In this chapter, we focus on “cooptation” as a particularly salient global governance arrangement connecting governmental and non-governmental actors. States and intergovernmental organizations (IGOs) have found irresistible cause in the globalizing economy to coopt transnational governance actors (NGOs, private standard setters, and so forth) to manage the challenges of economic interdependence. The strategy of cooptation offers a means to augment global governing capacities. Yet, as Philip Selznick first showed, cooptation can have unintended consequences, shifting the locus of power and authority within a governance architecture. Following a brief literature review, we place this fertile insight in a novel analytical framework to explain when and how power moves in the much vaunted shifts from global economic “government” to “transnational governance.”.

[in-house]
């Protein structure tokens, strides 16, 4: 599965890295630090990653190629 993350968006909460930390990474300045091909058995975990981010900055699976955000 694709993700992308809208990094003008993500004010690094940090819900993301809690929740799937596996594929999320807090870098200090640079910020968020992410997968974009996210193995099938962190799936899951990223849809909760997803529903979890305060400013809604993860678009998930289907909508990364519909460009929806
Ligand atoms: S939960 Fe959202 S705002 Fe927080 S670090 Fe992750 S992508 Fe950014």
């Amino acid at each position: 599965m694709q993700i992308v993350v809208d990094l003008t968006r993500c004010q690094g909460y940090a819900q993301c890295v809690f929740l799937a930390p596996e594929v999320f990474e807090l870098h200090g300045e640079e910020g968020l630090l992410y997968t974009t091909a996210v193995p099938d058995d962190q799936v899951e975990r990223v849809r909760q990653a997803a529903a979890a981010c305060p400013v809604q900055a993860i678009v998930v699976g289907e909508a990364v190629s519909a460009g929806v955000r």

|Title of host publication||Handbook on Theories of Governance|
|Publisher||Edward Elgar Publishing Ltd.|
|Number of pages||12|
|Publication status||Published - 2022 Jan 1|
ASJC Scopus subject areas
- Social Sciences(all)